Millions of low-income parents welcome school choice and deserve school choice. It gives them freedom, options — it ensures their children are not trapped in failing schools. It provides a fighting chance to help their kids make something of themselves.
“Education is the civil rights issue of our time,” said President Donald Trump last week.
Jason Riley writes in The Wall Street Journal:
Since winning the election, Mr. Trump has tapped a school-choice stalwart in Betsy DeVos* to head the Education Department. In a joint address to Congress last week, he called for an education bill that would allow low-income families “to choose the public, private, charter, magnet, religious or home school that is right for them.” On Friday, Mr. Trump and Mrs. DeVos visited a Catholic school in Orlando, Fla., where hundreds of low-income students attend with the help of the Florida Tax Credit Scholarship program.
The Washington Post reported that Mr. Trump’s was the first visit to a Catholic school by a sitting president since Ronald Reagan in 1984 and “a clear signal that the Trump administration intends to push forward with expanding school choice as a key priority.” That’s welcome news to millions of low-income minority parents nationwide who have long expressed overwhelming support for reforms that would free their children to matriculate at schools not controlled by teachers unions.
President Obama also claimed to support school choice, but he was referring only to those education options approved by the teachers unions that bankroll the Democratic Party. In practice, the Obama administration worked to shut down voucher programs in Washington and elsewhere and thus reduce choice for the disadvantaged. For Mr. Trump, school choice means the parents get to decide—not the president or special-interest groups. There’s a reason why 56% of voters tell pollsters that President Trump is doing what he said he would do.
Milwaukee appears to be a great example of how school choice can be such a positive. A recent study on the city’s nearly 30-year-old school voucher program found that it will “generate nearly $500 million in economic benefits to the city over the next 20 years,” the Heartland Institute reports. That’s because “students who attend high-performing schools are more likely to graduate from high school, be employed, stay out of prison, and be less dependent on welfare and other government services.”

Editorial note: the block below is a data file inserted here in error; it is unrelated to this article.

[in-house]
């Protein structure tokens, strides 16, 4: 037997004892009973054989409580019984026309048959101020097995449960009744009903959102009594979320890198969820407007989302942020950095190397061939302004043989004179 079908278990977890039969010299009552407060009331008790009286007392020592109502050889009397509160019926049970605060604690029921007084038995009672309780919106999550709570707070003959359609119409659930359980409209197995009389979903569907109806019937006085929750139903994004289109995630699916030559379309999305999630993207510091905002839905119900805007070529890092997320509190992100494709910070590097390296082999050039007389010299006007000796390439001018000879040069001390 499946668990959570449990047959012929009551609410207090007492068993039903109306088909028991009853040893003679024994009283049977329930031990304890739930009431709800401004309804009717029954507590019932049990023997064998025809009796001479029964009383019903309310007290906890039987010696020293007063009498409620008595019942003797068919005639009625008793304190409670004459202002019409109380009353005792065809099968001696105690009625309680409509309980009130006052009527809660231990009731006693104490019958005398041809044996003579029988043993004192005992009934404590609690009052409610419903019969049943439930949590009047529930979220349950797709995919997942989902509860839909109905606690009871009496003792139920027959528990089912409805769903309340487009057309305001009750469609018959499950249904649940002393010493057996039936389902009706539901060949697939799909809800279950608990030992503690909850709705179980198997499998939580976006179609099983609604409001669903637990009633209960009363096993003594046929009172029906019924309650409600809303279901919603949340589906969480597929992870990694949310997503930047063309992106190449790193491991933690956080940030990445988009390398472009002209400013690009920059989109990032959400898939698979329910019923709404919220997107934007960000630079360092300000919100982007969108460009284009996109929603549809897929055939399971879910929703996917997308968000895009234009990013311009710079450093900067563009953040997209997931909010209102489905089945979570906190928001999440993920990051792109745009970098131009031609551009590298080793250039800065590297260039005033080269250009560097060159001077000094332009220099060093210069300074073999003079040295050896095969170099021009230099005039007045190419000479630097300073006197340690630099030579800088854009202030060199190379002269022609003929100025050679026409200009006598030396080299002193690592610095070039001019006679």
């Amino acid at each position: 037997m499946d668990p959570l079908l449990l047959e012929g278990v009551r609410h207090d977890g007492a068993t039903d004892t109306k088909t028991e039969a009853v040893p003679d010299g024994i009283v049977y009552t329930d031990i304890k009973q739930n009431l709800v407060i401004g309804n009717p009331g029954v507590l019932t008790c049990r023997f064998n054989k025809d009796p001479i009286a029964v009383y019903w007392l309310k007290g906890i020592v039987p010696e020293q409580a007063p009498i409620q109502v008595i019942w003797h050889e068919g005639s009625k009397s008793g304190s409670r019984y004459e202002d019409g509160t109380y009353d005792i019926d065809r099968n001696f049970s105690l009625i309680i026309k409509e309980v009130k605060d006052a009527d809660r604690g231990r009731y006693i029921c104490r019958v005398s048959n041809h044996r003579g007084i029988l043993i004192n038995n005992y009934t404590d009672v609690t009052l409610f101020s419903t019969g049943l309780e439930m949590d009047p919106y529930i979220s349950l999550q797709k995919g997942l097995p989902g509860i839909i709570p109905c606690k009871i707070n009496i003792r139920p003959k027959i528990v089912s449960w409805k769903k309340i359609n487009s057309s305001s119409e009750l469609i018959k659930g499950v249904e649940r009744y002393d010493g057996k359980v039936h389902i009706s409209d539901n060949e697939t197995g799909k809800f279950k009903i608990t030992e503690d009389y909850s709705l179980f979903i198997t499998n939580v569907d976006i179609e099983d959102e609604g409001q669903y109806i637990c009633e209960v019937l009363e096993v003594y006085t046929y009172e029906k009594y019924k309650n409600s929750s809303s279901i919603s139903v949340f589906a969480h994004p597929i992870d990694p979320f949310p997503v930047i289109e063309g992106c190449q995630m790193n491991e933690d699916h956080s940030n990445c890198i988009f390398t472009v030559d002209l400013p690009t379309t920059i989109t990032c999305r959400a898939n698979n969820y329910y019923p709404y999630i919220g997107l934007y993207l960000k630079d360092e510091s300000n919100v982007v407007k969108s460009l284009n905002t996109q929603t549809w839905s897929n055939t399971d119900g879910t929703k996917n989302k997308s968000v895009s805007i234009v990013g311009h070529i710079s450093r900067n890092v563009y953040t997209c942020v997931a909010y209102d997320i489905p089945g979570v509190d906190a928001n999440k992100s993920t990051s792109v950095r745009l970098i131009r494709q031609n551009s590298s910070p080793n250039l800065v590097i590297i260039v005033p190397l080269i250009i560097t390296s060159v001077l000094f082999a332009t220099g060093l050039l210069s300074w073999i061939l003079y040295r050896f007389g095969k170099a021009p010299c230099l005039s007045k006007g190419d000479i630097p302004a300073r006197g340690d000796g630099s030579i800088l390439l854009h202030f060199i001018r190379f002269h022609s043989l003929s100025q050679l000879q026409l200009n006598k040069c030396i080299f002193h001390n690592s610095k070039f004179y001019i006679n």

It stands to reason low-income families, who in general are trapped into sending their kids to failing schools, would benefit from school choice because they would have the freedom to send their kids to high-performing schools, charter schools, religious schools, private schools, vocational schools, specialty schools — giving their children a better chance at success in life. Not every student fits in at a regular public school. Parents deserve a chance to allow their children’s aptitudes to flourish where they’ll fit best. They know their kids better than Washington bureaucrats.
Many think tank watchdogs can easily poke holes in Leftist’s claim that school choice’s real goal is to dismantle public education.
“[T]he nearly unanimous conclusion of almost two-dozen empirical studies is that increased competition resulting from the introduction of a school choice program improves the performance of public schools (one study found no discernable impact and none found harm). If lawmakers truly wanted to ‘dismantle’ public schools, that’s an odd way to go about it,” the CATO Institute reports.
The argument that school choice hurts low-income students is disingenuous at best.
“The conscience of a liberal should struggle with supporting a system in which the children of the poor are consigned to attend the school that is assigned to them by public officials, regardless of its quality, whereas more affluent parents can shop for the school they want for their children by purchasing a home in the vicinity of the public school they prefer or paying private school tuition,” argues John White for the Brookings Institution. “A better liberal position is to support non-biased admissions policies and transparent measurement for all schools that accept publicly funded students, regardless of the sector in which they operate.”
“… A country that is serious about its education system and the civil rights of its people should be serious about making all quality school options available to low-income people. Private schools are an important part of this picture. A long-term approach that defines academic quality and funds nonpublic schools that verifiably meet the definition is both feasible and warranted.”
Jennifer Kabbany is editor of The College Fix.
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